If you’ve been feeling as if your geriatric kitty is getting senile, there may be more to it than you realize. Age-related Feline Cognitive Dysfunction, also referred to as Cognitive Dysfunction Syndrome, is the feline version of human Alzheimer’s disease. More than just the typical behavioral changes associated with age, cats with CDS can display symptoms such as increased vocalization, litter box issues, disorientation, pacing, restlessness, changes in relationships with family members, uncharacteristic avoidance of physical interaction, constipation, incontinence, irritability, among other possible symptoms.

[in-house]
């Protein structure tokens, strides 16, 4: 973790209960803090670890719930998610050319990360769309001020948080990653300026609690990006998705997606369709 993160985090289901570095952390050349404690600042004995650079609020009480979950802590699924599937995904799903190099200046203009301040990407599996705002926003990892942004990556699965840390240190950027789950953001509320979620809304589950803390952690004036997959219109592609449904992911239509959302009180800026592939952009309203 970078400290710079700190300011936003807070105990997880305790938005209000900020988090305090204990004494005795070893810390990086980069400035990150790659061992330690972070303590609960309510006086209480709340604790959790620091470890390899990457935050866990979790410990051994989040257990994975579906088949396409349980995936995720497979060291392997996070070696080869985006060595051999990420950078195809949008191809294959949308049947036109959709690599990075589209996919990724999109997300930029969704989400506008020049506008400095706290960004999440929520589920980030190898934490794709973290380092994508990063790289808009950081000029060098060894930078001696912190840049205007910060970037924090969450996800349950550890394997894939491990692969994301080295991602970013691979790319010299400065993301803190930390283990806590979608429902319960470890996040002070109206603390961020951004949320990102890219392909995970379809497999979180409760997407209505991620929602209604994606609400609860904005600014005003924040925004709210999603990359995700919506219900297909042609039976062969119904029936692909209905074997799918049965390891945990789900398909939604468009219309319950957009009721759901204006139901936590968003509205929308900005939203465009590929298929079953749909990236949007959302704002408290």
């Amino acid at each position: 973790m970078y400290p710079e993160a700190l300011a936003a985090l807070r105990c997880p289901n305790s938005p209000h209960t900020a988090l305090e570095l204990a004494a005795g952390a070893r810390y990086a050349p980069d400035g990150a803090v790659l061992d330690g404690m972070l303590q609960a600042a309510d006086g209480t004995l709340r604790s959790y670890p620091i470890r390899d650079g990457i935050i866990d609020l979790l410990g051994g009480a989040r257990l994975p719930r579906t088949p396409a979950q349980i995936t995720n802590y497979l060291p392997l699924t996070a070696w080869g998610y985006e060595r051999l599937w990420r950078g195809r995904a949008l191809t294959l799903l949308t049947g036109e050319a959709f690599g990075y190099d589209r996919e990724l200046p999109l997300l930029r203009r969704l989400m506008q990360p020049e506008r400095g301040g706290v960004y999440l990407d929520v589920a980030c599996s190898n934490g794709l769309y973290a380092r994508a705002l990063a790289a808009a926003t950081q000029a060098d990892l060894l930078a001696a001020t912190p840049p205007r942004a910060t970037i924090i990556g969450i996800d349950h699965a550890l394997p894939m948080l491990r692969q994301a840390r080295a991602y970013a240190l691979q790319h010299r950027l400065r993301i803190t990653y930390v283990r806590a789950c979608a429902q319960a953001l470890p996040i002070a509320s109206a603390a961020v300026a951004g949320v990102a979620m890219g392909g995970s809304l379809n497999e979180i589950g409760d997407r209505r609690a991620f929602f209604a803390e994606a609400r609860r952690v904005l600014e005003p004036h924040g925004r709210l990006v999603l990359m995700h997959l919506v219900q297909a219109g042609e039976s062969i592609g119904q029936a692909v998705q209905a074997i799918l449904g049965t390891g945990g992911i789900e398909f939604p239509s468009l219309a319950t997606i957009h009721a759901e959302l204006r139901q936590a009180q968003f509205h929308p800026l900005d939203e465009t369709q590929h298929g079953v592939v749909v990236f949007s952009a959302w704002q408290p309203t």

If you suspect your cat is experiencing CDS an accurate diagnosis will need to be made by your veterinarian in order to rule out other possible underlying medical issues that could be the cause of the behavioral changes.
There is no cure for CDS but your veterinarian may prescribe medication that can slow the progression.
Helping a Cat with Cognitive Dysfunction Syndrome
Keep your environment familiar, with as little stress as possible. You may need to increase the number of litter boxes to help make things as convenient as possible for your cat. Create stairways and easy access to his favorite perches and windows. If he yowls at night or appears disoriented, you might need to confine him to a smaller area of the house. With some cats who become disoriented at night when the house becomes quiet and dark, it helps to have them sleep in the bedroom with you or at least leave nightlights on and perhaps leave a radio playing as well.